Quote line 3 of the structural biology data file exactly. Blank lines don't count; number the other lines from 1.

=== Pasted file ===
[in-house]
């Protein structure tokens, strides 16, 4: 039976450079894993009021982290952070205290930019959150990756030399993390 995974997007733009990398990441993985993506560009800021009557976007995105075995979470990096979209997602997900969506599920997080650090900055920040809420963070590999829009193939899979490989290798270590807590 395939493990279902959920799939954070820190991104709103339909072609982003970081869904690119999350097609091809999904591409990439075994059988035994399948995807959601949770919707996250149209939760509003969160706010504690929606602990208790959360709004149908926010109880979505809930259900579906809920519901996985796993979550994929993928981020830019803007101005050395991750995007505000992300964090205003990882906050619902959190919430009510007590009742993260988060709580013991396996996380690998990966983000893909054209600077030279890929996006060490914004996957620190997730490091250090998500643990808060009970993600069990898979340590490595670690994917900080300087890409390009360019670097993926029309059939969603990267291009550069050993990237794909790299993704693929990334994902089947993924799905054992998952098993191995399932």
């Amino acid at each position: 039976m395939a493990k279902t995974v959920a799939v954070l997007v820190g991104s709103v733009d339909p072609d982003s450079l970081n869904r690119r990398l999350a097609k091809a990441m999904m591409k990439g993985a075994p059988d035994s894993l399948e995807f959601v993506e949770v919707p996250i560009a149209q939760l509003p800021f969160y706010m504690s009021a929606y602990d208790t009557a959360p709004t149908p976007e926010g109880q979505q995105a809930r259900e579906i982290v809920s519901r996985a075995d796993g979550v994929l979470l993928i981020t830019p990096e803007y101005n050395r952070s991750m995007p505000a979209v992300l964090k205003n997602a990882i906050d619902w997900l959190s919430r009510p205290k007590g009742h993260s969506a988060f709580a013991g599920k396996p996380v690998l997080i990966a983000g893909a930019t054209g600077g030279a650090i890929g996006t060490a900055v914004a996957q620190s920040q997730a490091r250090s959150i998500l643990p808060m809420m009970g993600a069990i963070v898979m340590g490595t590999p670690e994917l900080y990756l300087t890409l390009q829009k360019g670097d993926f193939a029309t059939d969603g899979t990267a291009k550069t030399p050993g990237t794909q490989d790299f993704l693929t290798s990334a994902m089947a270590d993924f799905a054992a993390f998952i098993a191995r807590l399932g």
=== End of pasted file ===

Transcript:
């Amino acid at each position: 039976m395939a493990k279902t995974v959920a799939v954070l997007v820190g991104s709103v733009d339909p072609d982003s450079l970081n869904r690119r990398l999350a097609k091809a990441m999904m591409k990439g993985a075994p059988d035994s894993l399948e995807f959601v993506e949770v919707p996250i560009a149209q939760l509003p800021f969160y706010m504690s009021a929606y602990d208790t009557a959360p709004t149908p976007e926010g109880q979505q995105a809930r259900e579906i982290v809920s519901r996985a075995d796993g979550v994929l979470l993928i981020t830019p990096e803007y101005n050395r952070s991750m995007p505000a979209v992300l964090k205003n997602a990882i906050d619902w997900l959190s919430r009510p205290k007590g009742h993260s969506a988060f709580a013991g599920k396996p996380v690998l997080i990966a983000g893909a930019t054209g600077g030279a650090i890929g996006t060490a900055v914004a996957q620190s920040q997730a490091r250090s959150i998500l643990p808060m809420m009970g993600a069990i963070v898979m340590g490595t590999p670690e994917l900080y990756l300087t890409l390009q829009k360019g670097d993926f193939a029309t059939d969603g899979t990267a291009k550069t030399p050993g990237t794909q490989d790299f993704l693929t290798s990334a994902m089947a270590d993924f799905a054992a993390f998952i098993a191995r807590l399932g």